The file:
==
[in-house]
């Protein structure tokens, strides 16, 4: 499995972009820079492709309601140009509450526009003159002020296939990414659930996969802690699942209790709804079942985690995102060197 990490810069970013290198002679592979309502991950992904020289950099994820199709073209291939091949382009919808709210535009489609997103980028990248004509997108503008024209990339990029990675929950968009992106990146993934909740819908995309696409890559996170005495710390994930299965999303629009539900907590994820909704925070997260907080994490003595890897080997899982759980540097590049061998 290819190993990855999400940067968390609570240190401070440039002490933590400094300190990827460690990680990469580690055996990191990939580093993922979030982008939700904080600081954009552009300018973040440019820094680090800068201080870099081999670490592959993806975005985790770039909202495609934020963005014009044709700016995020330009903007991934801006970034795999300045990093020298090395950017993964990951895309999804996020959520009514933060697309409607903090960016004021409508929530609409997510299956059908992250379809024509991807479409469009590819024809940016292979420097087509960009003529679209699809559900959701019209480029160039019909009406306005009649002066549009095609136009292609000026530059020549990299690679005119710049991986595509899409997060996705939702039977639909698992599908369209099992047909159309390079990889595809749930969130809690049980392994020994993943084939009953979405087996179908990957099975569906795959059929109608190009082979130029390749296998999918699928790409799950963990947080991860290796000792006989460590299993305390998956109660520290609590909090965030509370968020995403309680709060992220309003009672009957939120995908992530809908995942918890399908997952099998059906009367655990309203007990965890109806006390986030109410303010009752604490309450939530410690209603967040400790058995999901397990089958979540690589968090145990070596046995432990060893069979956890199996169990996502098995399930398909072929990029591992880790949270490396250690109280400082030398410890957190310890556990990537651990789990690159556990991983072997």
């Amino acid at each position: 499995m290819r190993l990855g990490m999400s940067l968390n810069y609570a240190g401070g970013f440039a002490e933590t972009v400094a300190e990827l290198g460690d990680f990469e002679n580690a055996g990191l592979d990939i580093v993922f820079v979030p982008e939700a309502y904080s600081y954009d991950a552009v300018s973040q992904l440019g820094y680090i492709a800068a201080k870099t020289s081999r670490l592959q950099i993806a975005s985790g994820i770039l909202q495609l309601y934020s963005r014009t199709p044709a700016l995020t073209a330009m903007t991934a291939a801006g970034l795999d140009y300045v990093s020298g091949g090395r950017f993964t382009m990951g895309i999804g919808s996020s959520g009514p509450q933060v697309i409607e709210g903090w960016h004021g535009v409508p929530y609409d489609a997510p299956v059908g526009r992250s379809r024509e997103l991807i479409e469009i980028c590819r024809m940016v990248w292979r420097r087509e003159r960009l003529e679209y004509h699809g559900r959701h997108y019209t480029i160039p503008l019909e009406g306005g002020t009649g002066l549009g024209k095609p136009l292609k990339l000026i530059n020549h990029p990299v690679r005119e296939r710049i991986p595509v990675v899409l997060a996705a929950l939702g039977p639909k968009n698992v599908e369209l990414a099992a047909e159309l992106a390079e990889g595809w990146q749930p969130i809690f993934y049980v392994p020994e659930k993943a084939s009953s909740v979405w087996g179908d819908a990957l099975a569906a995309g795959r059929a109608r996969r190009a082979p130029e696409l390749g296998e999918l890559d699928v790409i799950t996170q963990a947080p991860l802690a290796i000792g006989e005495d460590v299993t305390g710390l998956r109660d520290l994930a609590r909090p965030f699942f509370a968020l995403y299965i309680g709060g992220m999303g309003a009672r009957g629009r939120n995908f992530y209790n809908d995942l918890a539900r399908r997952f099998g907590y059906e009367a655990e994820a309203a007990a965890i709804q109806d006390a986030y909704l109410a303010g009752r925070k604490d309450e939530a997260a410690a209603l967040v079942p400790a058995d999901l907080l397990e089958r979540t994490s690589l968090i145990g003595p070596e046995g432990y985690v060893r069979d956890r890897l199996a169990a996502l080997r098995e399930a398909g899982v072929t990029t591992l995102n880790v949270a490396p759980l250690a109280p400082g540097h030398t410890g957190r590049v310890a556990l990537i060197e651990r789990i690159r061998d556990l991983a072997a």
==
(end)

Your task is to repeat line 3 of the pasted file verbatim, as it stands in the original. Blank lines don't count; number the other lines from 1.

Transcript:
């Amino acid at each position: 499995m290819r190993l990855g990490m999400s940067l968390n810069y609570a240190g401070g970013f440039a002490e933590t972009v400094a300190e990827l290198g460690d990680f990469e002679n580690a055996g990191l592979d990939i580093v993922f820079v979030p982008e939700a309502y904080s600081y954009d991950a552009v300018s973040q992904l440019g820094y680090i492709a800068a201080k870099t020289s081999r670490l592959q950099i993806a975005s985790g994820i770039l909202q495609l309601y934020s963005r014009t199709p044709a700016l995020t073209a330009m903007t991934a291939a801006g970034l795999d140009y300045v990093s020298g091949g090395r950017f993964t382009m990951g895309i999804g919808s996020s959520g009514p509450q933060v697309i409607e709210g903090w960016h004021g535009v409508p929530y609409d489609a997510p299956v059908g526009r992250s379809r024509e997103l991807i479409e469009i980028c590819r024809m940016v990248w292979r420097r087509e003159r960009l003529e679209y004509h699809g559900r959701h997108y019209t480029i160039p503008l019909e009406g306005g002020t009649g002066l549009g024209k095609p136009l292609k990339l000026i530059n020549h990029p990299v690679r005119e296939r710049i991986p595509v990675v899409l997060a996705a929950l939702g039977p639909k968009n698992v599908e369209l990414a099992a047909e159309l992106a390079e990889g595809w990146q749930p969130i809690f993934y049980v392994p020994e659930k993943a084939s009953s909740v979405w087996g179908d819908a990957l099975a569906a995309g795959r059929a109608r996969r190009a082979p130029e696409l390749g296998e999918l890559d699928v790409i799950t996170q963990a947080p991860l802690a290796i000792g006989e005495d460590v299993t305390g710390l998956r109660d520290l994930a609590r909090p965030f699942f509370a968020l995403y299965i309680g709060g992220m999303g309003a009672r009957g629009r939120n995908f992530y209790n809908d995942l918890a539900r399908r997952f099998g907590y059906e009367a655990e994820a309203a007990a965890i709804q109806d006390a986030y909704l109410a303010g009752r925070k604490d309450e939530a997260a410690a209603l967040v079942p400790a058995d999901l907080l397990e089958r979540t994490s690589l968090i145990g003595p070596e046995g432990y985690v060893r069979d956890r890897l199996a169990a996502l080997r098995e399930a398909g899982v072929t990029t591992l995102n880790v949270a490396p759980l250690a109280p400082g540097h030398t410890g957190r590049v310890a556990l990537i060197e651990r789990i690159r061998d556990l991983a072997a």